The highest level of leadership is service.
The highest level of service is leadership.
At the highest level, service and leadership become one.
Serve to lead.
When Leadership and Service Are Not Aligned
One can serve intently, purposefully, yet not reach the level of leadership. For example, if one is serving only a few people, and without intensity. Or, if one is isolated, serving one person effectively, but not able to provide an example to others. Perhaps that just a passing phase, preparing one to serve more effectively in the future. So, too, there is leadership that does not reach a high level of service. One may be casually regarded as a “leader” solely by virtue of holding a position. So it is that we see many public officials, or corporate or not-for-profit officials, are referred to as “leaders” in the press. Yet we know that they are not, in actuality, leaders in any meaningful sense.
Definition of 21st Century Leadership
Traditionally—and still today in common usage—a leader is someone who commands others. The term ‘leader’ is often used for dictators, such as Gadaffi of Libya, or Hitler, der Fuehrer. The notion is of command-and-control. Power. Surely such definitions are incomplete if not altogether misleading. The Serve to Lead definition is: Twenty-first-century leaders inspire others to alter their thoughts and actions, in alignment with an empowering vision. That definition is at once down-to-earth and practical–and also presents an ideal. The closer one gets to achieving the ideal, the more alignment there is between the leader and those she serves, between leadership and service.
What is ‘Transformational’ Leadership?
Transformational leadership—and transformational service—occur at the summit. Those serving, and those served, are transformed, changed into something altogether different, something which results from the relationship they have chosen to enter. The sum can be far greater than the sum of the parts. And, with the achievement of the greatest combined potential, the relationship will necessarily evolve. The movement and action which aligns leadership and service at the summit is united, with greater movement and change to follow. Otherwise, it ceases to be service, and, soon enough, will cease to be leadership.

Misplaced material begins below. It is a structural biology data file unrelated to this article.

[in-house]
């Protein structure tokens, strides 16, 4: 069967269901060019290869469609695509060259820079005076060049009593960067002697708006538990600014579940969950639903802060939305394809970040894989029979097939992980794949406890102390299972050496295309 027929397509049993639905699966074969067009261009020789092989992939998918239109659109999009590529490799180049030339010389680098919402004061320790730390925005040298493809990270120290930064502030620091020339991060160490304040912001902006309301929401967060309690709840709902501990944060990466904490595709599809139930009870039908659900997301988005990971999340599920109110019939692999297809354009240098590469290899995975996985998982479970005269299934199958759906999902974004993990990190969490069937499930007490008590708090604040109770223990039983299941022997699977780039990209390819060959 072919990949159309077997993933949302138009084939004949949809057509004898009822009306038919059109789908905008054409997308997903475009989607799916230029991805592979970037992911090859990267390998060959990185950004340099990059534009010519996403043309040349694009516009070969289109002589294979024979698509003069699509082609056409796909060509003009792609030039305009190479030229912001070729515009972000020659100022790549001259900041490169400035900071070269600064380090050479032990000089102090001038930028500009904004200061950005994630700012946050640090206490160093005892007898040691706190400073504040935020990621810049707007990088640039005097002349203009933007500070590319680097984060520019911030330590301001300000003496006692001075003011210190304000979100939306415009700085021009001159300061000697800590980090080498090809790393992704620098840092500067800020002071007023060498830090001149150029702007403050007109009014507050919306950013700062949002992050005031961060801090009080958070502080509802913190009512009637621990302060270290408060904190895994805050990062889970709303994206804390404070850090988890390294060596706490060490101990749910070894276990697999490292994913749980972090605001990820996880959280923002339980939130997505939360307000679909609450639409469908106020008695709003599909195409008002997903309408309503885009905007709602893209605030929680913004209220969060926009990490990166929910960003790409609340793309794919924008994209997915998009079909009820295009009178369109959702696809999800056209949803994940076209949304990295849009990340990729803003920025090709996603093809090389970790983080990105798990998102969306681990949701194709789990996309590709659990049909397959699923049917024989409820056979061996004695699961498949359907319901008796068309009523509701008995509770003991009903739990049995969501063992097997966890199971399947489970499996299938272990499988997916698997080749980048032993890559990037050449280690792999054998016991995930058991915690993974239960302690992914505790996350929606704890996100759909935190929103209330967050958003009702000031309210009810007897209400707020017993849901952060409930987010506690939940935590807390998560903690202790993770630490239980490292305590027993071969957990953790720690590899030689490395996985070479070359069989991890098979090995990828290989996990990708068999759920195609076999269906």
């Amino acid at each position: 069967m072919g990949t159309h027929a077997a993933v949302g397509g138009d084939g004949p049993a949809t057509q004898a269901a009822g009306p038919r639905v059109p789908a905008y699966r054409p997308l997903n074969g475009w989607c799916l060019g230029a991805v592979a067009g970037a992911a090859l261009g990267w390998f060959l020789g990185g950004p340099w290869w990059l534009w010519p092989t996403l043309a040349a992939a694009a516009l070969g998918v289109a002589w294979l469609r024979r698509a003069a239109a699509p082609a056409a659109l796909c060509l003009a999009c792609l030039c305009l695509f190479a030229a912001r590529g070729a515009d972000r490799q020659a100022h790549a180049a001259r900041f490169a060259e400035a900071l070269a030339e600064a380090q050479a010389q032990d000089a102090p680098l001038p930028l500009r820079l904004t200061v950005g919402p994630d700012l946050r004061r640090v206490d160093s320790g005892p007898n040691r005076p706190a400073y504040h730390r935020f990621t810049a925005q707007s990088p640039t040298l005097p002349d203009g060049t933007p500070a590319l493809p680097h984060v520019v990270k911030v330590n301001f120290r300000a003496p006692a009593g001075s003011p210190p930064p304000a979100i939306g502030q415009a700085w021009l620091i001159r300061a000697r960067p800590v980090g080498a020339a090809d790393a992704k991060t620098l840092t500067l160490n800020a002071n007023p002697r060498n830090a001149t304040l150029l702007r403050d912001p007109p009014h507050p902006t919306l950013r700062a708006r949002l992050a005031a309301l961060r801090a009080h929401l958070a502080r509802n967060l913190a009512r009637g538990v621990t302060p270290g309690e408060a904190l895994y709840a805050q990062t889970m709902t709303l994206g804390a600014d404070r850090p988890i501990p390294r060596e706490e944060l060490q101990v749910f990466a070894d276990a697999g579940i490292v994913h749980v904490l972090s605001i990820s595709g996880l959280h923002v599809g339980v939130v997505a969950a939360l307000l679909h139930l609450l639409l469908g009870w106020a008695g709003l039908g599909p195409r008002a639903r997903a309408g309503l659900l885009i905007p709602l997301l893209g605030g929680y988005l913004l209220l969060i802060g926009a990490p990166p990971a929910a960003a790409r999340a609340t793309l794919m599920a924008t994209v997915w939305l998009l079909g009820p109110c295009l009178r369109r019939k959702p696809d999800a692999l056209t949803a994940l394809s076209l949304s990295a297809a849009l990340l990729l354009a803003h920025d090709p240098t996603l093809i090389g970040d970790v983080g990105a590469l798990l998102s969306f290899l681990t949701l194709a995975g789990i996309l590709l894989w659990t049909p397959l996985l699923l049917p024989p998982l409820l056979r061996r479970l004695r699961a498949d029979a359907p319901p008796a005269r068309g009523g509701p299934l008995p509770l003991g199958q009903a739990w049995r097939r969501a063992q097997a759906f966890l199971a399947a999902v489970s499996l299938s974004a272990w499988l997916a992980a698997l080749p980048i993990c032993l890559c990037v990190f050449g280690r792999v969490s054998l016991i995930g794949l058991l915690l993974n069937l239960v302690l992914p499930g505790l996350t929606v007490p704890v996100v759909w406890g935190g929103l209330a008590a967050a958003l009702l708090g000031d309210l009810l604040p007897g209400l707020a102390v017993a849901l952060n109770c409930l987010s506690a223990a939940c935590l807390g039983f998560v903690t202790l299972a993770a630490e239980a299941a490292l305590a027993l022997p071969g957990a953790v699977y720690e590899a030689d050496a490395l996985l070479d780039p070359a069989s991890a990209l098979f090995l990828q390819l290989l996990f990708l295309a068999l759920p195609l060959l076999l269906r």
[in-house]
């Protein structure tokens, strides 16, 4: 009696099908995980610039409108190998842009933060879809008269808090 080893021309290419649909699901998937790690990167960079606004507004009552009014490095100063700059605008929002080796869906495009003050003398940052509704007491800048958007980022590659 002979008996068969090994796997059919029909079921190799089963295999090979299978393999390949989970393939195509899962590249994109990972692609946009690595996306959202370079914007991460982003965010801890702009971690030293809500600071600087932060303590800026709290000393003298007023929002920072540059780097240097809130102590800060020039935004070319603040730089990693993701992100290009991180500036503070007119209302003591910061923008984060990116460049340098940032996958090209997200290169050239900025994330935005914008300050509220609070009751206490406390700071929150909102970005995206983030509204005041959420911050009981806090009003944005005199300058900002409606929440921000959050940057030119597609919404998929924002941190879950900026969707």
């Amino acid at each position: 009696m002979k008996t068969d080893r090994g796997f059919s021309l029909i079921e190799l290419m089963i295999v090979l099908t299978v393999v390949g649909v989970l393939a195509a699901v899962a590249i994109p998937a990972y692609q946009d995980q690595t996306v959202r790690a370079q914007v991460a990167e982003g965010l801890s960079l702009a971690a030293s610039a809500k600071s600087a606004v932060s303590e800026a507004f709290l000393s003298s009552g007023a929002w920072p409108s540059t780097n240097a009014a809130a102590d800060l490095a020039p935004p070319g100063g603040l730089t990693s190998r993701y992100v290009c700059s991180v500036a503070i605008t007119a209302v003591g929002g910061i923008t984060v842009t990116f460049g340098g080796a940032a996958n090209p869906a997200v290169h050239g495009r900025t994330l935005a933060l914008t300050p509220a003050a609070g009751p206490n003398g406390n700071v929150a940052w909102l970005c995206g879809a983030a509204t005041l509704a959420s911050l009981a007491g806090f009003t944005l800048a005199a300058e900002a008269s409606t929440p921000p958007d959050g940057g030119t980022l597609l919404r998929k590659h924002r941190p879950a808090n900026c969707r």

Serve to Lead? Who Decides?
Who has the power of evaluating leadership and service effectiveness? Those you are serving. Period.
The Burden of Leadership
A leadership ethic, built on service, means that one never reaches the end of the journey. The needs of others will always be there; service will always be required. The circumstances change, the needs change, the capacities to serve change. In some ways one may serve more or less effectively, or in entirely different ways. This may seem like a burden, yet it need not be seen that way. We are all familiar with study after study, finding that people who successfully nurture and navigate a series of relationships in their lives, tend to be healthier mentally, physically and emotionally. Nature and the world join to give life, vitality, to those choosing to serve. On the other hand, those who become isolated, who cease to serve, atrophy in the same ways.
Who Are You Serving?
The fundamental question, in every situation: Who Am I Serving? From this foundation, clarity and priorities can emerge, consistent with your calling, your deepest values. It is in answering that question that you can combine service and leadership into the unique masterpiece that combines your life and work. You resolve the question with the purity of your calling, expressed in the eloquence of action.
Leadership and Service